Above all, keep your dream of homeownership alive. Although, it might not happen right away, with disciplined spending and the right amount of research, you will likely find a home or residence that is right for you and your family.

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Dear Dr. Brothers:10

I am moving to a small suburban home. I am a "city girl," born and raised, and I am so afraid. Yet, I think the new neighborhood is beautiful and the schools are wonderful. Is it normal to be crying one minute with apprehension and happy the next?

Lisa F.
Chicago, IL

Do not worry. It is perfectly normal to experience conflicting emotions when you are making such a lifestyle change. The decision to move from the city to a suburban neighborhood is a big one. It is natural to feel both nervous and excited. Many people experience this swing of emotions while preparing for a move.

     Under your specific circumstances, you are probably concerned about whether you will be able to adjust to the more neighborly and relaxed lifestyle of small town living. You will have to consider that the hustle and bustle of the city will be replaced by a quieter way of life. Initially, this could mean you feel bored or stifled by the slower pace. You can avoid this "trapped" feeling by exploring your new town. Consider joining a local organization, taking some continuing education classes, or exploring the parks and open space in your new town. It is up to you to take advantage of the activities your new surroundings have to offer, and that means neighboring towns as well as your new hometown. Consulting the local Chamber of Commerce is a good way to get a jump on the local goings-on.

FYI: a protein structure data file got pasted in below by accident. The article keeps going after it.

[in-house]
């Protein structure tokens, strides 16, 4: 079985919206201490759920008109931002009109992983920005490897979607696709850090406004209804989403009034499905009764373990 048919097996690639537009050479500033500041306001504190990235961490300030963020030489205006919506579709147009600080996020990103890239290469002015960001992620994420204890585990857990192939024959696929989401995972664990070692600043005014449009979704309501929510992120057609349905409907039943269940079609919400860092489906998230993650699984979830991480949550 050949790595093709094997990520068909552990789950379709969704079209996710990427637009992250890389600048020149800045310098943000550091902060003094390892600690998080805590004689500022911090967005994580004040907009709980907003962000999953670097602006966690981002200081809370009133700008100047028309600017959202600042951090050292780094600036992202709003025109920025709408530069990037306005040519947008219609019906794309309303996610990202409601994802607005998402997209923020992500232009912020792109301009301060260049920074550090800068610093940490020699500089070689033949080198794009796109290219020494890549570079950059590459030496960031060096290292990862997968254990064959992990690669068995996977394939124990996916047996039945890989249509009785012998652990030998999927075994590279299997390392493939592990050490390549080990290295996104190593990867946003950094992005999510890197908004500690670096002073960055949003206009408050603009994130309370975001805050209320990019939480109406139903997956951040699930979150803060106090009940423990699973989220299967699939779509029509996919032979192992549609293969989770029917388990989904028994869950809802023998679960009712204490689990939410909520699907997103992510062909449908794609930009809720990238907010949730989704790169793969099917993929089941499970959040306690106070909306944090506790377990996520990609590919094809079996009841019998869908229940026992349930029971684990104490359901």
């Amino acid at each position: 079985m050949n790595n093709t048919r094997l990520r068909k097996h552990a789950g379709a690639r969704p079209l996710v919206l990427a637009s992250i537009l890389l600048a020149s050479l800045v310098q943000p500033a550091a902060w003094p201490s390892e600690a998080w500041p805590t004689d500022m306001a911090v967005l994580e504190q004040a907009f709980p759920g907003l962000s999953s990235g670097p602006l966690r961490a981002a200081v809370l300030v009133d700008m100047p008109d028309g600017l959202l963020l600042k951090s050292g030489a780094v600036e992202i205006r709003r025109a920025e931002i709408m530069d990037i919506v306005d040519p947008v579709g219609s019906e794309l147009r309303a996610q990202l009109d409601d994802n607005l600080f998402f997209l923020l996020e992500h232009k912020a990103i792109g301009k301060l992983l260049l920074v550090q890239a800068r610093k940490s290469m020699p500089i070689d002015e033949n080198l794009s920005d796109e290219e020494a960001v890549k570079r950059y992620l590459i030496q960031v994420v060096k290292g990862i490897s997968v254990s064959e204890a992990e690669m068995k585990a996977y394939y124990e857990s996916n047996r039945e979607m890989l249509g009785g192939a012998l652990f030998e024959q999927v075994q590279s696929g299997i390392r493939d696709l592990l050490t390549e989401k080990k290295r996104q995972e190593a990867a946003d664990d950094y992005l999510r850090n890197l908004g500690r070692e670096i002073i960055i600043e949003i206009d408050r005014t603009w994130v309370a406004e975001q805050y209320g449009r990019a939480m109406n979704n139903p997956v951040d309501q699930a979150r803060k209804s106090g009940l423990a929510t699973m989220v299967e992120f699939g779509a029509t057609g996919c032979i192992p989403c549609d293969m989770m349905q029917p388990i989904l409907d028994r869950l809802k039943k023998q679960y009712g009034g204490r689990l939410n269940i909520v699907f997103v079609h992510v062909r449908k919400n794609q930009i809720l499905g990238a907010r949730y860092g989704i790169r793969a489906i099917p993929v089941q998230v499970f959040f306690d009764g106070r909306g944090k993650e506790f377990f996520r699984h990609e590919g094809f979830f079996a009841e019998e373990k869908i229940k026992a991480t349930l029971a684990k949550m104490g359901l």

A smaller town can also have benefits if you are planning on having children in the near future. Such a town can offer space to play and a degree of security you may not feel in a larger city.

     There are certain to be challenges as you make the transition from "city girl" to suburban dweller. It may help if you view this as an adventure - making new friends, enjoying new experiences, and growing roots in a new place. If you still crave the city life, you can make day-trips back to your old stomping grounds. There is no reason you have to cut yourself off from those experiences either. You are now in a position to take advantage of the best of both worlds.